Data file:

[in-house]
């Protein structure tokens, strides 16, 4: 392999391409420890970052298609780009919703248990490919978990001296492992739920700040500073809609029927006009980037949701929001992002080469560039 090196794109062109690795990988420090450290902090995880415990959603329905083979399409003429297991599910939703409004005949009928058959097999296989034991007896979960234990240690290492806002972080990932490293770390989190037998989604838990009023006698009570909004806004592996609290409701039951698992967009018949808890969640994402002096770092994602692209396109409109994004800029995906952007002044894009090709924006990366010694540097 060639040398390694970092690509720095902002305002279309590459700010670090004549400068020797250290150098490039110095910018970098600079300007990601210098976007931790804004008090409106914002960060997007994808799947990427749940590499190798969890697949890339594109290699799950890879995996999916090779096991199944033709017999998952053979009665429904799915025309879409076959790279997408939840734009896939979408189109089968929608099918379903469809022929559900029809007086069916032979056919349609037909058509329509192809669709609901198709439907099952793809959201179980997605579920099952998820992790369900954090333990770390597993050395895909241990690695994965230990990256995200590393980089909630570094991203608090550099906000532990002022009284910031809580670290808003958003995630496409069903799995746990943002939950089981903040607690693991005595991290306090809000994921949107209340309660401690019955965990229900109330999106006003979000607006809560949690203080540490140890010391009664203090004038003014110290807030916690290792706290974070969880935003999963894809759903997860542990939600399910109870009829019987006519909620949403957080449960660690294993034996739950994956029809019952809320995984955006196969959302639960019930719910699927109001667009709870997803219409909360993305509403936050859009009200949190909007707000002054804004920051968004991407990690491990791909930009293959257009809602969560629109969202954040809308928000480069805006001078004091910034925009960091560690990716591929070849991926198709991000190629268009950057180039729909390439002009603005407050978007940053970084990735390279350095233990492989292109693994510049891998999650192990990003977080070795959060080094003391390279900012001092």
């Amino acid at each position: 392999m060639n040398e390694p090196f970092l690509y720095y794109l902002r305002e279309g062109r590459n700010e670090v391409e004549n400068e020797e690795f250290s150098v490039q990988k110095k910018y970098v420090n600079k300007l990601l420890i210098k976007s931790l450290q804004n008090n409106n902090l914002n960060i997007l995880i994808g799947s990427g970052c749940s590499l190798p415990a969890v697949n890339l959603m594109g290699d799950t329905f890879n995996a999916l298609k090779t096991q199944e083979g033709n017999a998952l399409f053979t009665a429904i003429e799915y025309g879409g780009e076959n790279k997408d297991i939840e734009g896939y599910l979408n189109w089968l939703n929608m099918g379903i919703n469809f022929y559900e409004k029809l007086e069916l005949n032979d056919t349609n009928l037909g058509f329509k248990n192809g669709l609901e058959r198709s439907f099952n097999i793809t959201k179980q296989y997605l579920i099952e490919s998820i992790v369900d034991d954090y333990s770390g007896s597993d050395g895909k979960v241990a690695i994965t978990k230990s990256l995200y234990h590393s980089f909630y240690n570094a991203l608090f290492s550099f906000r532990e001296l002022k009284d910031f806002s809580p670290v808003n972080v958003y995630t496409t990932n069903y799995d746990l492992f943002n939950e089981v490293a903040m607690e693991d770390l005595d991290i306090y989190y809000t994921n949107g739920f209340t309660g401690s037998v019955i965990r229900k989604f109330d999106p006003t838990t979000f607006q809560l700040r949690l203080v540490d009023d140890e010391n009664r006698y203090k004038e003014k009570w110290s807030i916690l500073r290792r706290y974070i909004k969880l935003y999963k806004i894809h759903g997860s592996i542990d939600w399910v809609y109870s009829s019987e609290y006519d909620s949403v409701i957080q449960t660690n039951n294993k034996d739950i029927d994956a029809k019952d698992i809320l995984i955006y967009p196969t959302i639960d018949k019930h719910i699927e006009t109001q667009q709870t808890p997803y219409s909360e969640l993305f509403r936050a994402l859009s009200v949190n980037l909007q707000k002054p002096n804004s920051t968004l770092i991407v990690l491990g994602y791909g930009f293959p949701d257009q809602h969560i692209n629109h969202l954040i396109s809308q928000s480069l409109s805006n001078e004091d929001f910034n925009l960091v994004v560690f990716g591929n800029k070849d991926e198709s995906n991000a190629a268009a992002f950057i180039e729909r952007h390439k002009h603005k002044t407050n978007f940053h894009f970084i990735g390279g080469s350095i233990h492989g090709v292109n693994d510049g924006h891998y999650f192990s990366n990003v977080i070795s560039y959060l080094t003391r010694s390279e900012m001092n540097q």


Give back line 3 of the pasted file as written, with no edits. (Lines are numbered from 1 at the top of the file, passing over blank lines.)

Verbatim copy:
């Amino acid at each position: 392999m060639n040398e390694p090196f970092l690509y720095y794109l902002r305002e279309g062109r590459n700010e670090v391409e004549n400068e020797e690795f250290s150098v490039q990988k110095k910018y970098v420090n600079k300007l990601l420890i210098k976007s931790l450290q804004n008090n409106n902090l914002n960060i997007l995880i994808g799947s990427g970052c749940s590499l190798p415990a969890v697949n890339l959603m594109g290699d799950t329905f890879n995996a999916l298609k090779t096991q199944e083979g033709n017999a998952l399409f053979t009665a429904i003429e799915y025309g879409g780009e076959n790279k997408d297991i939840e734009g896939y599910l979408n189109w089968l939703n929608m099918g379903i919703n469809f022929y559900e409004k029809l007086e069916l005949n032979d056919t349609n009928l037909g058509f329509k248990n192809g669709l609901e058959r198709s439907f099952n097999i793809t959201k179980q296989y997605l579920i099952e490919s998820i992790v369900d034991d954090y333990s770390g007896s597993d050395g895909k979960v241990a690695i994965t978990k230990s990256l995200y234990h590393s980089f909630y240690n570094a991203l608090f290492s550099f906000r532990e001296l002022k009284d910031f806002s809580p670290v808003n972080v958003y995630t496409t990932n069903y799995d746990l492992f943002n939950e089981v490293a903040m607690e693991d770390l005595d991290i306090y989190y809000t994921n949107g739920f209340t309660g401690s037998v019955i965990r229900k989604f109330d999106p006003t838990t979000f607006q809560l700040r949690l203080v540490d009023d140890e010391n009664r006698y203090k004038e003014k009570w110290s807030i916690l500073r290792r706290y974070i909004k969880l935003y999963k806004i894809h759903g997860s592996i542990d939600w399910v809609y109870s009829s019987e609290y006519d909620s949403v409701i957080q449960t660690n039951n294993k034996d739950i029927d994956a029809k019952d698992i809320l995984i955006y967009p196969t959302i639960d018949k019930h719910i699927e006009t109001q667009q709870t808890p997803y219409s909360e969640l993305f509403r936050a994402l859009s009200v949190n980037l909007q707000k002054p002096n804004s920051t968004l770092i991407v990690l491990g994602y791909g930009f293959p949701d257009q809602h969560i692209n629109h969202l954040i396109s809308q928000s480069l409109s805006n001078e004091d929001f910034n925009l960091v994004v560690f990716g591929n800029k070849d991926e198709s995906n991000a190629a268009a992002f950057i180039e729909r952007h390439k002009h603005k002044t407050n978007f940053h894009f970084i990735g390279g080469s350095i233990h492989g090709v292109n693994d510049g924006h891998y999650f192990s990366n990003v977080i070795s560039y959060l080094t003391r010694s390279e900012m001092n540097q």